In xoNecole's Our First Year series, we take an in-depth look at love and relationships between couples with an emphasis on what their first year of marriage was like.
When life hits you with unexpected news, like the loss of a loved one, it can be difficult to know how to move on. Grief is something we all experience and it is something that stays with us forever. But it is within grief that we try to find the joy in order to keep moving forward. That was the case for Briana Hampton, who is an entrepreneur/author based out of Atlanta, Georgia. After losing her mother to cancer in 2015, Briana navigated through her grief by trying her best with keeping herself busy in her career as a model.
One day, when Briana sent a Facebook message to her now-husband Robert Hampton, aka Latruth, about a possible career opportunity, she did not expect her life to take a turn for the better. Now after four years of marriage, both Briana and Robert are enjoying life to the fullest.
The couple was able to sit down with xoNecole and share more on how their initial connection has kept them married after all these years. For Briana and Robert, it was the ability to connect on an experience that is one of the hardest realities to have to endure. The way Briana and Robert could relate to each other would be how they took a chance on love. After months of talking, the couple knew immediately that they wanted to take things to the next level. While they met one another and bonded over the feeling of grief, they were each other's light to get out of a familiar dark tunnel. Here's what they had to share.
How They Met
Briana: "I reached out to him via Facebook. At the time, I was a model and I reached out to him for a promotion opportunity. He responded and asked me for my number and till this day, I still haven't gotten that promo (laughs). When he called me, I thought we were going to talk about how much the shoot was going to cost and stuff. But it led to asking questions to get to know more about me and after I realized what he was doing, I figured to just see where this was going to go. While we were talking, we got to the topic of my mom passing away recently. He shared that his mother passed away from cancer too. Instantly, that was a click for me."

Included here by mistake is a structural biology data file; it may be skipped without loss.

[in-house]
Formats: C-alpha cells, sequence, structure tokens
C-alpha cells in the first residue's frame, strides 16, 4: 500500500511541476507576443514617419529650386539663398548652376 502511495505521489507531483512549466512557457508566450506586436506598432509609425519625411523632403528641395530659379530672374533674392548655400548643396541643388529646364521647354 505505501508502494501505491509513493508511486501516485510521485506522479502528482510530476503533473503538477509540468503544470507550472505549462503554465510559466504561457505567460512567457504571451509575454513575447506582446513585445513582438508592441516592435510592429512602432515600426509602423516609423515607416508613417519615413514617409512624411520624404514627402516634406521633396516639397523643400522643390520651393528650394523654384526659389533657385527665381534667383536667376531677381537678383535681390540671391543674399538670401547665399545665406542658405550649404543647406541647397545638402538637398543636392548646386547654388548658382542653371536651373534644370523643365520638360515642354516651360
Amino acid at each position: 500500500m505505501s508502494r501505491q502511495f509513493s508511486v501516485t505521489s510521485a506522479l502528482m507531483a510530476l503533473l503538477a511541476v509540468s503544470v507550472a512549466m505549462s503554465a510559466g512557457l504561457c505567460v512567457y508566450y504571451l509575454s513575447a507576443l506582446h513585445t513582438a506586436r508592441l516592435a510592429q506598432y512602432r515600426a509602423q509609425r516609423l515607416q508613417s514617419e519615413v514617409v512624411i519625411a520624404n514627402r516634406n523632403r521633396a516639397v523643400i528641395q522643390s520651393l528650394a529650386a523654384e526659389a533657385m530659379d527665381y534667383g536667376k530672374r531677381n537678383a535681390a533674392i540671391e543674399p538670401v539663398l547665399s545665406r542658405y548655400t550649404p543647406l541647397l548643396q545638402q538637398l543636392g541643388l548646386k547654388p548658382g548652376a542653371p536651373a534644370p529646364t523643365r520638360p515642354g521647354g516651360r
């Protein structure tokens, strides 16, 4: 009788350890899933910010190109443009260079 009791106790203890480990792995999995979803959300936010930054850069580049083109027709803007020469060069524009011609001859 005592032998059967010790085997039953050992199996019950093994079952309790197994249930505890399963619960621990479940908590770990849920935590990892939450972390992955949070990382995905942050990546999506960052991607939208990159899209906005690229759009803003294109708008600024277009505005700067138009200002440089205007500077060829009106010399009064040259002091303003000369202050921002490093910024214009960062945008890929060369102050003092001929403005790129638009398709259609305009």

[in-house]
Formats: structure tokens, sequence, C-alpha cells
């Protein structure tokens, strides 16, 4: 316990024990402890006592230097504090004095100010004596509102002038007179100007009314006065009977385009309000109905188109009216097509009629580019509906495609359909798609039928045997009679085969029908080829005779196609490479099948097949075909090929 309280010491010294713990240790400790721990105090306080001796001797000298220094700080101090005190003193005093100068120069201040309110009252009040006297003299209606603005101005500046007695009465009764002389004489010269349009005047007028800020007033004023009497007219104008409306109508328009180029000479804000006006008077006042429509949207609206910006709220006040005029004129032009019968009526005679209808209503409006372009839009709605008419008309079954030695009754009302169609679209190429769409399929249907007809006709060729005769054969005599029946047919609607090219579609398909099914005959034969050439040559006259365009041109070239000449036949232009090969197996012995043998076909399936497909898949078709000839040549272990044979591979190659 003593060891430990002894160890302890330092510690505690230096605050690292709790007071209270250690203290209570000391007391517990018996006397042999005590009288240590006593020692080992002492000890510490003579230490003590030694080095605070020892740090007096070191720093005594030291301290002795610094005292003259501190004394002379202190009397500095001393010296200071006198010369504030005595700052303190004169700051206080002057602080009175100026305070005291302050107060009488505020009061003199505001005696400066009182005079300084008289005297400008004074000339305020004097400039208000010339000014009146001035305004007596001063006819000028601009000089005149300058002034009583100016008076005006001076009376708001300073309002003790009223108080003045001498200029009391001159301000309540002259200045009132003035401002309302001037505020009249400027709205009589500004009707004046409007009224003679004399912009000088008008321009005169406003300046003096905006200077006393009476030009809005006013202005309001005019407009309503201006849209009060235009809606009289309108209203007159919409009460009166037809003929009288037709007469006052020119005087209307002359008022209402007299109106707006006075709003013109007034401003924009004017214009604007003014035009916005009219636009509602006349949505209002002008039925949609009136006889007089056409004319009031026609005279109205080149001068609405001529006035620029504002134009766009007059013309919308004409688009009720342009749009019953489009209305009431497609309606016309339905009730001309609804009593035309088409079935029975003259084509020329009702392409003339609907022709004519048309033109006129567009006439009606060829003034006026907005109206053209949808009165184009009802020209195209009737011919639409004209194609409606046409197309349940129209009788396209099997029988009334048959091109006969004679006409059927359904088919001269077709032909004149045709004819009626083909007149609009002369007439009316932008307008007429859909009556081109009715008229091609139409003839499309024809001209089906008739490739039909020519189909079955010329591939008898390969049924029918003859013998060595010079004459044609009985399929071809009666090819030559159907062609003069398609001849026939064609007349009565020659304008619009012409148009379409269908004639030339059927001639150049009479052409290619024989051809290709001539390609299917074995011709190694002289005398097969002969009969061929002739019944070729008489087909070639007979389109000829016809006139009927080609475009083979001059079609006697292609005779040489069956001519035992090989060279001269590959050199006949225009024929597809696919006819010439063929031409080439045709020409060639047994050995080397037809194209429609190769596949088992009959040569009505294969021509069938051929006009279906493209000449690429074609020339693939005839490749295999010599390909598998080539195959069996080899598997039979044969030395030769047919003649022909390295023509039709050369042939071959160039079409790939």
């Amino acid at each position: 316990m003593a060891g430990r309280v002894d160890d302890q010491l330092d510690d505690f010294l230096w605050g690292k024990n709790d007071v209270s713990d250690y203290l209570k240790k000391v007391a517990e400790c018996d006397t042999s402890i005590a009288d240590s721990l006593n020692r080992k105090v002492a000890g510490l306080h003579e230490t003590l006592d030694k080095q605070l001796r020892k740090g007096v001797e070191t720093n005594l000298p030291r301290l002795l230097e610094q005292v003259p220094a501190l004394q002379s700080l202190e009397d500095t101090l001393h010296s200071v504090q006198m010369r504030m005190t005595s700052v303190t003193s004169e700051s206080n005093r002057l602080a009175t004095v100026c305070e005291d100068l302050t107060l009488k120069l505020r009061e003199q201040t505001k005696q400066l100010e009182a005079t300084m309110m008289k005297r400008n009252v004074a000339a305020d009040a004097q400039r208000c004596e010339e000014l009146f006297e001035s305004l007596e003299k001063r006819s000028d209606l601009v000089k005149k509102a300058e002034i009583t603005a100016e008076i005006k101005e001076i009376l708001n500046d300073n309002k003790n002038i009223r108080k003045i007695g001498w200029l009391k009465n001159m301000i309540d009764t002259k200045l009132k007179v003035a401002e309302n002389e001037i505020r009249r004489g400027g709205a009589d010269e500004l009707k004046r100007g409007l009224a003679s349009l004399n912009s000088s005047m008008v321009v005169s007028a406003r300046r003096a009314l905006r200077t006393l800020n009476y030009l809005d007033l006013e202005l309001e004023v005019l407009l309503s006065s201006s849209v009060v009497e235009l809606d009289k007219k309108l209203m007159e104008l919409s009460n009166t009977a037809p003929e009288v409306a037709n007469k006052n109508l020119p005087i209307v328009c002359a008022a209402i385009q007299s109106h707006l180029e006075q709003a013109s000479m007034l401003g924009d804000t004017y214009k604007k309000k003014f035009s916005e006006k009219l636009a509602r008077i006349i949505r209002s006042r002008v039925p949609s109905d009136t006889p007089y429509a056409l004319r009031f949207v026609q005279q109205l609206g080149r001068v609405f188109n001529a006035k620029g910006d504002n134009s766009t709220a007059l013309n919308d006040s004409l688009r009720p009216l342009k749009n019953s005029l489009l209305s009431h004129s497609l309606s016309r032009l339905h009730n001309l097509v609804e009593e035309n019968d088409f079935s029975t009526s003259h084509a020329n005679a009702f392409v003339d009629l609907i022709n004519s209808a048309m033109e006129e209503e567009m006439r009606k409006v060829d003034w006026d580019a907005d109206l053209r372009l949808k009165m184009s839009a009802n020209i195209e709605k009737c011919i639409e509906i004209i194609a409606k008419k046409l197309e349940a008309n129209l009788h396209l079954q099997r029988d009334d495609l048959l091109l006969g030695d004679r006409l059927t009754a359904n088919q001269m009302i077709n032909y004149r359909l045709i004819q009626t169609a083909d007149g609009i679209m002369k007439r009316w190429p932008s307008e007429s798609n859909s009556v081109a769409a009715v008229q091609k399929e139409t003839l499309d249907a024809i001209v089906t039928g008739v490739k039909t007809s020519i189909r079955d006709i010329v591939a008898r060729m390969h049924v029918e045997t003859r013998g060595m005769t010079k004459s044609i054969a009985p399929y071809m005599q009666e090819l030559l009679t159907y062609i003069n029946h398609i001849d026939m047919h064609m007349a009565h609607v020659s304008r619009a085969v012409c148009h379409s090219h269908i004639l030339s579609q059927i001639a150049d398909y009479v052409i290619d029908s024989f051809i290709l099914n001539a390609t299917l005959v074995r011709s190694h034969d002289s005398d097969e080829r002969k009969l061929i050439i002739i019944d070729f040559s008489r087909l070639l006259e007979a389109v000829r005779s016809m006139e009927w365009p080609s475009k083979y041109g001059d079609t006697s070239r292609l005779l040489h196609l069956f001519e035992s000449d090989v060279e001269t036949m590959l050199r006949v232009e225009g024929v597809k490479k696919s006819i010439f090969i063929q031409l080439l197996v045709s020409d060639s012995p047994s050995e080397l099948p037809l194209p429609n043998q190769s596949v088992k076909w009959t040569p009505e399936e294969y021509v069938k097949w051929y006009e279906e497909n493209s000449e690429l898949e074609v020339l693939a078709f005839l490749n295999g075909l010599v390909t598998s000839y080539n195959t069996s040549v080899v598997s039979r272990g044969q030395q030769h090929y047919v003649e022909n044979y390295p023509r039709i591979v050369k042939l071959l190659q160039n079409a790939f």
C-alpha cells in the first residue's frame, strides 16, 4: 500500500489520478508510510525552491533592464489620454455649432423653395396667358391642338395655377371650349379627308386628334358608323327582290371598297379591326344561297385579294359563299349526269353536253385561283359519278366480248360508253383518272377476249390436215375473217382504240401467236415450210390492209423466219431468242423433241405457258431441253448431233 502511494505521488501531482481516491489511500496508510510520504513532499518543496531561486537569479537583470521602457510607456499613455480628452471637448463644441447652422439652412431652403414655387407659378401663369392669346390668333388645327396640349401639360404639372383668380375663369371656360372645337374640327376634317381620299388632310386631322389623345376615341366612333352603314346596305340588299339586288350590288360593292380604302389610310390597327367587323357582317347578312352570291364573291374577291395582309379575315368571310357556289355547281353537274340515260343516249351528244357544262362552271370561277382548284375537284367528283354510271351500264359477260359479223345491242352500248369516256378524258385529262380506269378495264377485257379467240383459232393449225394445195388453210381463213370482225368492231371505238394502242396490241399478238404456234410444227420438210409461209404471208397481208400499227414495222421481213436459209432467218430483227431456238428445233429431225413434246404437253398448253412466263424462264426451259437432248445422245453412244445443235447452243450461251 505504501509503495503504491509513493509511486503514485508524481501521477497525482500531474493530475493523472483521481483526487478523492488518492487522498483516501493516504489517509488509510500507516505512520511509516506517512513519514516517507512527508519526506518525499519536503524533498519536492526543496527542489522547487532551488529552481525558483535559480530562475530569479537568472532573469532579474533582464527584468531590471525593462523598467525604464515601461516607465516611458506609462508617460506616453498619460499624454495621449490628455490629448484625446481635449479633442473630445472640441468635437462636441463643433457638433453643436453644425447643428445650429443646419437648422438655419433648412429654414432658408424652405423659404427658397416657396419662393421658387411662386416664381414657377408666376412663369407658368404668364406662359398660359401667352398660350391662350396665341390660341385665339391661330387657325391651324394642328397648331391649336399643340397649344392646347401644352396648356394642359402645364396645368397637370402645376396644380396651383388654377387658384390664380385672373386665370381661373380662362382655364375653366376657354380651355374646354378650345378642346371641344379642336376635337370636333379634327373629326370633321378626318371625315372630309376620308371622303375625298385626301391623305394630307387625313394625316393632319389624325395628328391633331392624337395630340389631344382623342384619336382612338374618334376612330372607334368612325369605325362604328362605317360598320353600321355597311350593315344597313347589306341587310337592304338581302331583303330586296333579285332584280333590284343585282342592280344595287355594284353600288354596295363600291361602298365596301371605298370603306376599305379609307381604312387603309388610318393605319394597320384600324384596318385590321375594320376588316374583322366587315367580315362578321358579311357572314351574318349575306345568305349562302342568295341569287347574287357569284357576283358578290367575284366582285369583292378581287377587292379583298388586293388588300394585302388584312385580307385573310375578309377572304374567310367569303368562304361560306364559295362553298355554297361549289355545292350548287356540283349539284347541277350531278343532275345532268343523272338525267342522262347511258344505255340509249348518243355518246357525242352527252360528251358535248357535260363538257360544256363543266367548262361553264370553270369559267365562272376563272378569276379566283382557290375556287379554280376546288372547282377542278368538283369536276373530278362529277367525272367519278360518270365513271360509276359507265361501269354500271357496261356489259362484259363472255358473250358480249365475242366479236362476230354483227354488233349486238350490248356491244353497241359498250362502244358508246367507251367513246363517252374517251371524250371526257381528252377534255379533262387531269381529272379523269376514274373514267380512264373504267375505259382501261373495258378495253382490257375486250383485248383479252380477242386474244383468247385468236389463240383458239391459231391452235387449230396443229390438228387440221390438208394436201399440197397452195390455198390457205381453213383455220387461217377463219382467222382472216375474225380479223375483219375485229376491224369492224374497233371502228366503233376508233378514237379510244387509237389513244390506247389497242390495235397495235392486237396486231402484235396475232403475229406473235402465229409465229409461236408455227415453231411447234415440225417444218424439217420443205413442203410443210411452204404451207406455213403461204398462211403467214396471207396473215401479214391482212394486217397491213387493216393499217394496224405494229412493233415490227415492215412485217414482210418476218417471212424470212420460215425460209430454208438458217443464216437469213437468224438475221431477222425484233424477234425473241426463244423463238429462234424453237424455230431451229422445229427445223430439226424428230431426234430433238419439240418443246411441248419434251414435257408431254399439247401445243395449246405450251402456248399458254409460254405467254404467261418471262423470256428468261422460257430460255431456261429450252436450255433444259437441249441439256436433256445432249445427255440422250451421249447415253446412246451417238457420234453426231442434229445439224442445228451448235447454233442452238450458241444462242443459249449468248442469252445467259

Robert: "Yeah, that's the gist of how we met. When I saw her message and looked at her photos, I thought she was very beautiful. After she gave me her number, I contacted her and just went from there. I lost my mom when I was five years old. I don't think I ever met anyone else who lost their mom too. When she mentioned her mom recently passed, that was definitely something that made me take the wall down and open up to her more. We talked for hours into days without seeing each other face to face. So the chemistry between us was built."
"When she mentioned her mom recently passed, that was definitely something that made me take the wall down and open up to her more. We talked for hours into days without seeing each other face to face. So the chemistry between us was built."
Briana: "When my mom passed away, I was going through it. So when I met him, I was grieving her and I felt all the signs of her were coming through him. Whether it was our conversation and just our similarities, I felt my mom sent me an angel. Even our moms were similar in many ways that I just said, 'I got it, I am listening.' I knew that this was the person for me. Since my children's father, I never took anyone seriously. So when we were able to bond with each other's children, that made me more certain about him. When I moved to Atlanta, I expressed that for the long-term, I want marriage. I knew he was the man I wanted to be with and the man I wanted to spend the rest of my life with. He was my biggest cheerleader and that was it for me. He wasn't someone that wanted to control me, but wanted what was best for me and the family. He wanted to be the man to lead us down the right path."